Varnava (Prokofiev) of Cannes
Bishop Varnava (Prokofiev), retired, formerly Bishop of Cannes, vicar for the administration of the Western European diocese of the Russian Orthodox Church Outside Russia is an extremely controversial figure in the history of the ROCOR, in particular because of his leading role in ROCOR's involvement in Russia in the 1980s and 1990s and subsequent schism following the 2001 Council of Bishops.
The future bishop was born Vladimir Nikolaevich Prokofiev in 1945 in Paris, France, to a family of Russian nobility emigres. He served obedience on Mt Athos before being ordained to the priesthood and becoming rector of St Michael the Archangel Cathedral in Cannes, France.
In 1980, in complete secrecy, by the decision of the Council of Bishops of the ROCOR, Priest Vladimir is consecrated Bishop Varnava and appointed to secretly serve the needs of the Russian Catacomb Church. In 1981, through connections at the French embassy in Moscow, Bishop Varnava clandestenly entered the Soviet Union, under the cover of a tourist visa. He then single-handedly consecrated Archimandrite Lazar (Zhurbenko) bishop for the Russian Catacombs. Archimandrite Lazar was part of a group of Russian Catacombists who joined the ROCOR in 1975.
In 1990, after a decision of the Synod of Bishops, Bishop Varnava openly revealed his episcopacy. At that time, he was appointed as Bishop of Cannes, Vicar for the Western European diocese. In 1992 the Synod sent Bishop Varnava to Russia for the purpose of organizing a Synodal epitropy in Moscow to administer ROCOR's growing number of Russian parishes. After entering Russia, Bishop Varnava immediately came under the influence of Protopriest Alexey Averianov (subsequently suspended by the Synod for bigamy), who became his secretary and assistant, helping the emigre bishop "acclamate" to the rapidly changing Russian social and political environment. In March 1992, Protopriest Alexey arranged a portion of the former Sts Martha and Mary covent of mercy (which at that time housed a state-run hospital) to be converted for church use. It became the Synodal epitropy (representation) in Russia and headquaters for Bishop Varnava. At the same time, because of Averianov's connections, it also became the unofficial headquaters of the Patriotic-Nationilist front "Pamiat" (Remembrance), a far-right Russian extremist group. On March 19, 1992, a press conference was held at the convent, at which Averianov announced Bishop Varnava's and Metropolitan Vitaly's endorsement and alliance with Pamiat. It later turned out that Metropolitan Vitaly knew nothing of this announcement. Then, in May 19, 1992, Bishop Varnava participated in Pamiat's public demonstration in Moscow.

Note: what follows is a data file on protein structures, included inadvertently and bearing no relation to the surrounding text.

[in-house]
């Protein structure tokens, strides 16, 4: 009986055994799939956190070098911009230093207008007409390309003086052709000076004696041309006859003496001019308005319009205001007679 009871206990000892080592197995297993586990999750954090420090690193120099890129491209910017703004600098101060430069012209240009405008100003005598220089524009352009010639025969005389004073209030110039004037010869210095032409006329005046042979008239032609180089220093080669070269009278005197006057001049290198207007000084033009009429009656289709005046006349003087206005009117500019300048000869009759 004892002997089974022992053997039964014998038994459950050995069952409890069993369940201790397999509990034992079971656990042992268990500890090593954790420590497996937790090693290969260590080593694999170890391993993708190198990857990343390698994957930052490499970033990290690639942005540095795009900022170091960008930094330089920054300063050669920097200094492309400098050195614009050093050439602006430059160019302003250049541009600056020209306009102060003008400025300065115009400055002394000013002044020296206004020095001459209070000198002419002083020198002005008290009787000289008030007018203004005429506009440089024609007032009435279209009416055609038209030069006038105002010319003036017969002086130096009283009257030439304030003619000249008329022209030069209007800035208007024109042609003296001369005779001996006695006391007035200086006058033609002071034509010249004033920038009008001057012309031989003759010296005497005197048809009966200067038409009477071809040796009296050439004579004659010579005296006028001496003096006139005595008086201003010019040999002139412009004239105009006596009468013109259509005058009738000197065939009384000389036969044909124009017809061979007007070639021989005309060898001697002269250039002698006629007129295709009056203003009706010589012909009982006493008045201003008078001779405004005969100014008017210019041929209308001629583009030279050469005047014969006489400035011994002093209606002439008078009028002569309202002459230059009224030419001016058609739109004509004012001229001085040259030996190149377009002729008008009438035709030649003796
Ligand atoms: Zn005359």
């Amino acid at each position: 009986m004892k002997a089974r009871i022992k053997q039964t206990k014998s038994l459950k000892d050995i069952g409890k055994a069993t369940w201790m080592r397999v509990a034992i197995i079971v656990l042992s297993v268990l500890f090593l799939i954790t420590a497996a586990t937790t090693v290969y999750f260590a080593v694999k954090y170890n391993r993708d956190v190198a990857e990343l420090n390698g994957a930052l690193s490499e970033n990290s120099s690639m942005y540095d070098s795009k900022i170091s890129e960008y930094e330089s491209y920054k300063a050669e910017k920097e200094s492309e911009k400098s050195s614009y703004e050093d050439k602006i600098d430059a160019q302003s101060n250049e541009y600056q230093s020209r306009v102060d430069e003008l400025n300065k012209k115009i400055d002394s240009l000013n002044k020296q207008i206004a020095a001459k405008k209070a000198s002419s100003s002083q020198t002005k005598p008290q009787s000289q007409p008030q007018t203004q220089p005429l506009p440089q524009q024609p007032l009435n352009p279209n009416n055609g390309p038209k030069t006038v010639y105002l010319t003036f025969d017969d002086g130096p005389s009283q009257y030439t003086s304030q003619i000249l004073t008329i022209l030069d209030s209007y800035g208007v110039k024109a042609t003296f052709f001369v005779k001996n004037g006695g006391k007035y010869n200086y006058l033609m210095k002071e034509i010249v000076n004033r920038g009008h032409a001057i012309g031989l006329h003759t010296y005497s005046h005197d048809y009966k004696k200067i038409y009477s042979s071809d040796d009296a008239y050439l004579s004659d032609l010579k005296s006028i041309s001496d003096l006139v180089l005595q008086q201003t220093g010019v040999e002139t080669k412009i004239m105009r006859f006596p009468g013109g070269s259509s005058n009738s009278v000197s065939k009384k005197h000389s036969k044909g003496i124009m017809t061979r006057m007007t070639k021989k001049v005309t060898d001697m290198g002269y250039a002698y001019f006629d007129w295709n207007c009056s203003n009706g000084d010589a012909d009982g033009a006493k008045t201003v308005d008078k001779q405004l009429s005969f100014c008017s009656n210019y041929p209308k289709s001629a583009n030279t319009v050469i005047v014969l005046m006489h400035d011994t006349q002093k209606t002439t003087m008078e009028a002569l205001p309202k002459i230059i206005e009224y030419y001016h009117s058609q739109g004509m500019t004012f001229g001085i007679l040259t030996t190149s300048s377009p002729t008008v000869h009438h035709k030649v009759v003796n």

Bishop Varnava's involvement with Pamiat quickly irrevocably hurt ROCOR's reputation in Russia. The democratic press, previously supportive of ROCOR as an alternative to the "communist" Patriarchate became highly critical of its perceived affiliation with marginalized far-right groups. In addition, Averianov's meddling in the affairs of other ROCOR dioceses in Russia lead to full blown conflict between Bishop Varnava, Lazar (Zhurbenko), and Valentine (Rusantsev), the other ROCOR bishops in Russia, which placed ROCOR's affairs in Russia into total disarray. Metropolitan Vitaly repeatedly distanced himself from the actions of the Martha and Mary Covent of Mercy and his vicar, Bishop Hilarion of Manhattan travelled to Moscow and gave an interview to the Russian journal Ogonek (the Little Light)
In mid 1993, Bishop Varnava wrote to the head of the self-proclaimed Kyiv Patriarchate asking for eucharistic communion to be established between it and the ROCOR. This letter forced the Synod to respond by removing Bishop Varnava from his position as Synodal Representative in Moscow. Bishop Varnava continued to serve at the Sts Martha and Mary Convent before being ousted by members of Pamiat who decided to return to the Moscow Patriarchate. After briefly serving in Valischevo village near Moscow, Bishop Varnava returned to France.
More forthcoming on the 2001 schism.